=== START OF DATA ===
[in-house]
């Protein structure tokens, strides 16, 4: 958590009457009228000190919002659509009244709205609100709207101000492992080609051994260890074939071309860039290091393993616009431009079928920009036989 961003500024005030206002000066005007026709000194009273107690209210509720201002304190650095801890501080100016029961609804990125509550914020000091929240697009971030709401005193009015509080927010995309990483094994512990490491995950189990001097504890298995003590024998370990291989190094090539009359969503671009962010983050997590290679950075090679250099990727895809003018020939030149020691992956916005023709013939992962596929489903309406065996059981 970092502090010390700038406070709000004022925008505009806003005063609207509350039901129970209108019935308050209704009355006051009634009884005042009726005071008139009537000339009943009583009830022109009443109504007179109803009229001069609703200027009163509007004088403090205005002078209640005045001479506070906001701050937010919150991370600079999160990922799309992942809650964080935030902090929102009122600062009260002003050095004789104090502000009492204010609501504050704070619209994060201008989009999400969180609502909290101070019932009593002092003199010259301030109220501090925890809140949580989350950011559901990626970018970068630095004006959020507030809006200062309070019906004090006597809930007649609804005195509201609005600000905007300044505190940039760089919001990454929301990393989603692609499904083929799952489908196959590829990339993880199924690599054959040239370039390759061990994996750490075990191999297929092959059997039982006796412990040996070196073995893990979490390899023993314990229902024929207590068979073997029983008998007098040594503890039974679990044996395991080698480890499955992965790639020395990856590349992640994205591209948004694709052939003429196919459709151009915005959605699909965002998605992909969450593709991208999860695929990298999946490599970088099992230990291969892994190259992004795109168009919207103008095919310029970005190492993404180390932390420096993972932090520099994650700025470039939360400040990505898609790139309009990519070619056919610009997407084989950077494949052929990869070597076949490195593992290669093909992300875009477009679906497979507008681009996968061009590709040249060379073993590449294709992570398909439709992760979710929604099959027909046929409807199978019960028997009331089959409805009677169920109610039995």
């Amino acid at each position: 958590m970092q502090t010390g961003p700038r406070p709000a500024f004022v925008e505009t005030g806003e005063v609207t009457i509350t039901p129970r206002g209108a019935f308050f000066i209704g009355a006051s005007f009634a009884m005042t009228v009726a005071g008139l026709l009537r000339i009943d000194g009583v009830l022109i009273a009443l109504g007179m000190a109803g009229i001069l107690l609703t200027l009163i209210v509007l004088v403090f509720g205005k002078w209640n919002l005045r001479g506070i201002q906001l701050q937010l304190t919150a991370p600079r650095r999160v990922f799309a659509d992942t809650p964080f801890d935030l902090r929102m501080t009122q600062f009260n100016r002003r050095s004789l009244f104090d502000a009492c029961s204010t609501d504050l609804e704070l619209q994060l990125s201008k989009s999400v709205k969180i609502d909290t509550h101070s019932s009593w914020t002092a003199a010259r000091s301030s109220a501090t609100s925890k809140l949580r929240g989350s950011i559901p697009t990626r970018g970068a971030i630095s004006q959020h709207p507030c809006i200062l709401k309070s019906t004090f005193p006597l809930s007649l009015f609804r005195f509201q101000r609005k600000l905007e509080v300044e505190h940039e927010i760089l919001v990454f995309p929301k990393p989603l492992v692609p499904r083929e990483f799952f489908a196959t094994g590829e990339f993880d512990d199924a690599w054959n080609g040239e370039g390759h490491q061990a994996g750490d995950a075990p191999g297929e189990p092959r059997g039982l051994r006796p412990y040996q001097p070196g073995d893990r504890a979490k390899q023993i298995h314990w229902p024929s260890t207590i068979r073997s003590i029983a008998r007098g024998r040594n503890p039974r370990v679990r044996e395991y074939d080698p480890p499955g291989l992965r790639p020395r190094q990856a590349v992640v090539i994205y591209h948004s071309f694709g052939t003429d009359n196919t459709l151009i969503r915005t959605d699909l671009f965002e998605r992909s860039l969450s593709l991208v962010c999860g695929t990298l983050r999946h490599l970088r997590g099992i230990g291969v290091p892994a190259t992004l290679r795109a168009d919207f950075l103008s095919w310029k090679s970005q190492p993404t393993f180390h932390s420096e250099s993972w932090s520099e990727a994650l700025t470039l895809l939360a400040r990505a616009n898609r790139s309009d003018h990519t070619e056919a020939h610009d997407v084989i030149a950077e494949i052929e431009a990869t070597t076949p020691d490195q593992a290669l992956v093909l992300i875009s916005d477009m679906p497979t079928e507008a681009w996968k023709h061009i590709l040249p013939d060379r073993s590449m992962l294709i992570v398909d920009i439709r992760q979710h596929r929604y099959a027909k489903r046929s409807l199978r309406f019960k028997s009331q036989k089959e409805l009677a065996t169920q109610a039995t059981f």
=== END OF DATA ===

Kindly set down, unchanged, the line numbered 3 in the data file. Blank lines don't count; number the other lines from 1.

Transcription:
């Amino acid at each position: 958590m970092q502090t010390g961003p700038r406070p709000a500024f004022v925008e505009t005030g806003e005063v609207t009457i509350t039901p129970r206002g209108a019935f308050f000066i209704g009355a006051s005007f009634a009884m005042t009228v009726a005071g008139l026709l009537r000339i009943d000194g009583v009830l022109i009273a009443l109504g007179m000190a109803g009229i001069l107690l609703t200027l009163i209210v509007l004088v403090f509720g205005k002078w209640n919002l005045r001479g506070i201002q906001l701050q937010l304190t919150a991370p600079r650095r999160v990922f799309a659509d992942t809650p964080f801890d935030l902090r929102m501080t009122q600062f009260n100016r002003r050095s004789l009244f104090d502000a009492c029961s204010t609501d504050l609804e704070l619209q994060l990125s201008k989009s999400v709205k969180i609502d909290t509550h101070s019932s009593w914020t002092a003199a010259r000091s301030s109220a501090t609100s925890k809140l949580r929240g989350s950011i559901p697009t990626r970018g970068a971030i630095s004006q959020h709207p507030c809006i200062l709401k309070s019906t004090f005193p006597l809930s007649l009015f609804r005195f509201q101000r609005k600000l905007e509080v300044e505190h940039e927010i760089l919001v990454f995309p929301k990393p989603l492992v692609p499904r083929e990483f799952f489908a196959t094994g590829e990339f993880d512990d199924a690599w054959n080609g040239e370039g390759h490491q061990a994996g750490d995950a075990p191999g297929e189990p092959r059997g039982l051994r006796p412990y040996q001097p070196g073995d893990r504890a979490k390899q023993i298995h314990w229902p024929s260890t207590i068979r073997s003590i029983a008998r007098g024998r040594n503890p039974r370990v679990r044996e395991y074939d080698p480890p499955g291989l992965r790639p020395r190094q990856a590349v992640v090539i994205y591209h948004s071309f694709g052939t003429d009359n196919t459709l151009i969503r915005t959605d699909l671009f965002e998605r992909s860039l969450s593709l991208v962010c999860g695929t990298l983050r999946h490599l970088r997590g099992i230990g291969v290091p892994a190259t992004l290679r795109a168009d919207f950075l103008s095919w310029k090679s970005q190492p993404t393993f180390h932390s420096e250099s993972w932090s520099e990727a994650l700025t470039l895809l939360a400040r990505a616009n898609r790139s309009d003018h990519t070619e056919a020939h610009d997407v084989i030149a950077e494949i052929e431009a990869t070597t076949p020691d490195q593992a290669l992956v093909l992300i875009s916005d477009m679906p497979t079928e507008a681009w996968k023709h061009i590709l040249p013939d060379r073993s590449m992962l294709i992570v398909d920009i439709r992760q979710h596929r929604y099959a027909k489903r046929s409807l199978r309406f019960k028997s009331q036989k089959e409805l009677a065996t169920q109610a039995t059981f």